After being out of the teaching rotation for some time, due to the needs of my now deceased mother, I was almost “fearful” as I took my first turn in about three years. I heard how difficult this particular class had been. So, to my precious books I turned for help as I prepared to meet these little people head on!
One of my favorite books on teaching is: Becoming a Treasured Teacher by Jody Capehart. (There may be a newer edition, but the old one can be found on Amazon.com.) This book appeals to me because I realize that we cannot replace the home environment in the two hours or so a week that we may have our students. However, our pupils can remember us as being special in their lives, and perhaps that will be as meaningful to their development in the Lord as what we teach.
Because of various factors, there are problems in the Bible class. Unlike the public or private school situation, we have these children such a short amount of time each week. We have little clout to “make” our pupils behave. And we have the sensitivity of some parents who cannot endure any constructive criticism. This is not to say that teachers must be doormats to endure any kind of behavior that a child wants to demonstrate. Disrespect and violent behavior cannot be allowed, even if the student must leave the classroom.
Many teachers express dismay at the increased challenges they now have in teaching. How could we expect fewer issues, when there are more problem homes now than in the past? All we can do is the very best we can to try to find a way to reach such children. We cannot replace the home. (See: Jason Jackson, Will Our Children Trust In The Lord?, http://www.christiancourier.com/articles/1221-will-our-children-trust-in-the-lord and Research Shows Parenting Approach Determines Whether Children Become Devoted Christians, http://www.barna.org/barna-update/article/15-familykids/106-research-shows-parenting-approach-determines-whether-children-become-devoted-christians?q=family.
It is my opinion that one of greatest challenges teachers face today is that of some children being unable to focus upon any one thing for long. Why is this? Of course we know that many children are labeled with Attention Deficit Disorder. But who knows how many of these are truly physical problems (cf. The Myth of the A.D.D. Child: 50 Ways to Improve Your Child's Behavior and Attention Span Without Drugs, Labels, or Coercion, by Thomas Armstrong). The author does not discount true cases of Attention Deficit Disorder or Attention Deficit Hyperactivity Disorder. But he raises questions concerning over-diagnosis. He gives helpful suggestions for overseers of children with attention problems in this book. Some of these can be used in our Bible classes.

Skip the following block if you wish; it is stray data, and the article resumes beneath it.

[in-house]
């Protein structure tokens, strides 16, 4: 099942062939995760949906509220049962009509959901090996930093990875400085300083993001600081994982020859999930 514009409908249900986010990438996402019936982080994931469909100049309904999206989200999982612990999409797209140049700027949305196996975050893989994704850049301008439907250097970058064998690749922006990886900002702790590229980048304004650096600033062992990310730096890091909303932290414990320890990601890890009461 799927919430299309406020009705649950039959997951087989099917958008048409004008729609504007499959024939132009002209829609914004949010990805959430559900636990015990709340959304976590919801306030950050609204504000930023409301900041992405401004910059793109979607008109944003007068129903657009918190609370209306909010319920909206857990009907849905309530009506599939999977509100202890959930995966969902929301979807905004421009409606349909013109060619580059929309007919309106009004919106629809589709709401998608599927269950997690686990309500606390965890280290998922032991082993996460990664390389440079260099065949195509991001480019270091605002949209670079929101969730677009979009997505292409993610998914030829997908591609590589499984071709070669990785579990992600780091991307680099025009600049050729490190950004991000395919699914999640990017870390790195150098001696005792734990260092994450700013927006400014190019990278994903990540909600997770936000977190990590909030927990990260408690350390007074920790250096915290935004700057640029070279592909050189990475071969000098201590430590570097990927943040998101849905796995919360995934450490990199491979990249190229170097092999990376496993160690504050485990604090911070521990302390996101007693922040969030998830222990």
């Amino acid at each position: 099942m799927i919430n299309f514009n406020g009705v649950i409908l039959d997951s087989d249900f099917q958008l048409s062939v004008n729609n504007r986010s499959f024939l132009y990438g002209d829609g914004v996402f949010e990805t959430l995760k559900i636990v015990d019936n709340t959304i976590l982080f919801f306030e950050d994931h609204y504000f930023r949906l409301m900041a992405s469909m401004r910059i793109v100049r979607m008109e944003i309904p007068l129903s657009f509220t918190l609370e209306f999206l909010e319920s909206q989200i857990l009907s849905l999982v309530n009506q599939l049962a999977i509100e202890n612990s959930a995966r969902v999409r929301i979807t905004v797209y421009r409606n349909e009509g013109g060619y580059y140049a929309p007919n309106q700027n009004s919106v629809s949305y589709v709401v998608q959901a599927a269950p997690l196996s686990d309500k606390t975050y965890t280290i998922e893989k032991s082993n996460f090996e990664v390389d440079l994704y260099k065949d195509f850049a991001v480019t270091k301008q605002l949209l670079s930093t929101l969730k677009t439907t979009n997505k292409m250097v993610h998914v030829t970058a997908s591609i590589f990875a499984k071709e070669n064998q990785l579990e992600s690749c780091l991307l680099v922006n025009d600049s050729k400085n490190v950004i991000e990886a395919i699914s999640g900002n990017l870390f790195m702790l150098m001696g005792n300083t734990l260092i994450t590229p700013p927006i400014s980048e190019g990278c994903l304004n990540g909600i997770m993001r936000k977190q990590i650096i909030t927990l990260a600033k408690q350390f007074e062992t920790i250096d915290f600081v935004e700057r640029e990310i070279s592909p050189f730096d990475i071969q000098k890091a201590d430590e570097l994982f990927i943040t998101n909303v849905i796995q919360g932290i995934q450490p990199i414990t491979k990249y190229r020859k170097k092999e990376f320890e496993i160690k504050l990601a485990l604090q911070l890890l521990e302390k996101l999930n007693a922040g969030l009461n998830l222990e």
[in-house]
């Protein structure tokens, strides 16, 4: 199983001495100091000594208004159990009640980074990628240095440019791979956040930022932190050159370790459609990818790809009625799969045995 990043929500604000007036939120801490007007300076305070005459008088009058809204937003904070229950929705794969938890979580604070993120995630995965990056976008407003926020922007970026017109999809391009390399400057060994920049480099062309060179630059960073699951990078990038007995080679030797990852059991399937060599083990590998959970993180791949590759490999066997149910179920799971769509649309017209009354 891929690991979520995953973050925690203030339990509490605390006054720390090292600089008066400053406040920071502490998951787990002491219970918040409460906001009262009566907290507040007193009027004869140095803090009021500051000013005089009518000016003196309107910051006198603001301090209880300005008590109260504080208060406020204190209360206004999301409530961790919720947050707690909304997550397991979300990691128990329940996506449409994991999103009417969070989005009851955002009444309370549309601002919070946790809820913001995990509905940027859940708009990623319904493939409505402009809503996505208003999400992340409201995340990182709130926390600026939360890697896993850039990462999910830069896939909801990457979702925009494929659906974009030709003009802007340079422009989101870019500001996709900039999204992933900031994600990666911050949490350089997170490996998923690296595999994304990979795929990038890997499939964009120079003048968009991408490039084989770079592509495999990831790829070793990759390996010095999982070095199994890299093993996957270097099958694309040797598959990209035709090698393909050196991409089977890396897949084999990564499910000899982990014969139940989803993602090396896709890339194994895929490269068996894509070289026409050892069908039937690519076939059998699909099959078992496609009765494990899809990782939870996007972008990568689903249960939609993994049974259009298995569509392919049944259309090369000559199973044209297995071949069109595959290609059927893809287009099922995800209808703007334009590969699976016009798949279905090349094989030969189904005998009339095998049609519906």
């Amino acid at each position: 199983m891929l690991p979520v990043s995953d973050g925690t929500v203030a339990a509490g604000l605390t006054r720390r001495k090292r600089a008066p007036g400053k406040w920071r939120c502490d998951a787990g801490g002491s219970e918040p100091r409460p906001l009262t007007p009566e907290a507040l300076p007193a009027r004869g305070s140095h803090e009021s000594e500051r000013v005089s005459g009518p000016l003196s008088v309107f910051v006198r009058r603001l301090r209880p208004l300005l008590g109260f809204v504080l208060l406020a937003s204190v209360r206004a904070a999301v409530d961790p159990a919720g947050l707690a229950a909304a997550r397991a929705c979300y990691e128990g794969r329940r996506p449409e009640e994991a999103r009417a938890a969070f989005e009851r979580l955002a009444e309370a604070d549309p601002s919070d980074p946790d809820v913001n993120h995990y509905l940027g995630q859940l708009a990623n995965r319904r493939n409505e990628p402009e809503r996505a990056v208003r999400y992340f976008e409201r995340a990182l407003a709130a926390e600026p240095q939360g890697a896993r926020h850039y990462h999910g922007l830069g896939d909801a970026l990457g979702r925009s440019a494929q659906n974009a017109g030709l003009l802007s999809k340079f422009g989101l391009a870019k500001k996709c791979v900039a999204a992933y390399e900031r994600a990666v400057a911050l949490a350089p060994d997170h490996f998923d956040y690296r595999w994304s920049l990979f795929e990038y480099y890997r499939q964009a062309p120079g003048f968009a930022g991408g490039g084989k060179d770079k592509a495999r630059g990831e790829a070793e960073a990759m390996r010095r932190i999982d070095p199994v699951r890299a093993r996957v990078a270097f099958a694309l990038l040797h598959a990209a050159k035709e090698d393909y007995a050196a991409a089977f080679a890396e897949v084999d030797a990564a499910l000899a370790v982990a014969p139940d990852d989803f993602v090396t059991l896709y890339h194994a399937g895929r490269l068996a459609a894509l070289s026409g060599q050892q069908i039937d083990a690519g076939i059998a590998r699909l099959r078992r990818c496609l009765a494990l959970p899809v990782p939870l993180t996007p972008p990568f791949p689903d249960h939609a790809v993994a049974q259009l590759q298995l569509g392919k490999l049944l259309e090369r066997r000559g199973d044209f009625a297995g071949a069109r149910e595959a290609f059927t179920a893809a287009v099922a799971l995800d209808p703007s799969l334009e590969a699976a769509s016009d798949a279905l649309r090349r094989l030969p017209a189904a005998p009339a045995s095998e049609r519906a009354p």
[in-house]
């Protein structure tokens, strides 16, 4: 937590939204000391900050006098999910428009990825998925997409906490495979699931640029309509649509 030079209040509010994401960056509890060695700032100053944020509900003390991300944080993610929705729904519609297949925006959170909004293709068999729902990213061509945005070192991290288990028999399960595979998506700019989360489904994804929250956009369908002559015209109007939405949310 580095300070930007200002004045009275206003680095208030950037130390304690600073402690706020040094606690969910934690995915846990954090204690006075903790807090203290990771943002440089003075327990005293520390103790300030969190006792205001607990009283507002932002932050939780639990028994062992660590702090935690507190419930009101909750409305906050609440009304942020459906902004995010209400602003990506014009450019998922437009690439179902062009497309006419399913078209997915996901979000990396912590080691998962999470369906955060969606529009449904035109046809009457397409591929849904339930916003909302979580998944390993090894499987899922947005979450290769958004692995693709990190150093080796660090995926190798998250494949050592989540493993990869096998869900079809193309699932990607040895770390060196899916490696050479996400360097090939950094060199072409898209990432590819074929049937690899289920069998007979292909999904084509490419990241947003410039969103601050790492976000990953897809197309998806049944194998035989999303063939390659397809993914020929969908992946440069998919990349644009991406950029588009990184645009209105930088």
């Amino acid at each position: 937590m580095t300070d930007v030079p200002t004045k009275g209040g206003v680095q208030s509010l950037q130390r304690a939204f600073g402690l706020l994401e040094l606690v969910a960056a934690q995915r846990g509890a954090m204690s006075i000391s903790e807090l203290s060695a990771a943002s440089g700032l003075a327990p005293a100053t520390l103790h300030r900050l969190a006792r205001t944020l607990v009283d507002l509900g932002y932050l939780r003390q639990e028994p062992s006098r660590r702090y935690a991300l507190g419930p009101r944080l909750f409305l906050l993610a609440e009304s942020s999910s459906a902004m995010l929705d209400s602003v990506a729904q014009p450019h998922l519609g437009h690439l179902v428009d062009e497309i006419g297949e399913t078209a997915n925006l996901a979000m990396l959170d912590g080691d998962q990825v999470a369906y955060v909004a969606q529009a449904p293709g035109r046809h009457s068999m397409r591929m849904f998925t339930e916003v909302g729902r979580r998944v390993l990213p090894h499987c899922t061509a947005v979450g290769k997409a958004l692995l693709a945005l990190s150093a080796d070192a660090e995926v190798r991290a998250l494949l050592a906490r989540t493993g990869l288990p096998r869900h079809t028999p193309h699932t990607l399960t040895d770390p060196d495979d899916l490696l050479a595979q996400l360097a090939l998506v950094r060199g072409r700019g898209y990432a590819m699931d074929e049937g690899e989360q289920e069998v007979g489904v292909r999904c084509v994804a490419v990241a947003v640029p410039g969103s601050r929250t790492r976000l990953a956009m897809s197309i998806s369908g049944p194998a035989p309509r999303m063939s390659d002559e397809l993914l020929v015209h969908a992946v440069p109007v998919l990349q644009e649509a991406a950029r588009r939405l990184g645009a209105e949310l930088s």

If a child has so many distractions in his life, from toys, to games, to problems at home of every possible kind, how can he learn to focus? If he is rarely (if ever) read to, if he seldom sits quietly with a book, intrigued by the story and the imagination of his own mind (instead of being entertained by some fast moving visual media outlet), if he never has to sit quietly for a longer prayer at home, and many other similar circumstances, how can he learn to sit still? As teachers, we must really "rev" up to be able to catch as much of the minds of these children as we can.
In our attempts to be effective Bible class teachers, it is of great importance to keep learning styles in mind. Jody Capehart suggests that a wise teacher will vary her methods to provide something for every learner in each lesson. This challenge is not an easy one, when you only have about 45 minutes. However, such a goal is worthy of our efforts. She breaks learning styles into five categories. Ms. Copehart recommends that you have a form for your lesson plans which includes:
For the Looker (Visual) learner I will provide:
For the Talker (Auditory) learner, I will provide:
For the Toucher (Tacitile) learner, I will provide:
For the Doer (Kinesthetic) learner, I will provide:
For the Fact Finder, I will provide:
Recognizing these different styles of learning and personalities will enable us to think more carefully about how we teach. We are all a combination of these styles, but we may lean towards one or another. Perhaps our learning styles will be different from time to time, depending upon our varying circumstances. The same will be true of children.
To become a treasured, remembered teacher, we must “redeem the time” (Ephesians 5:15-17). The window of opportunity is now.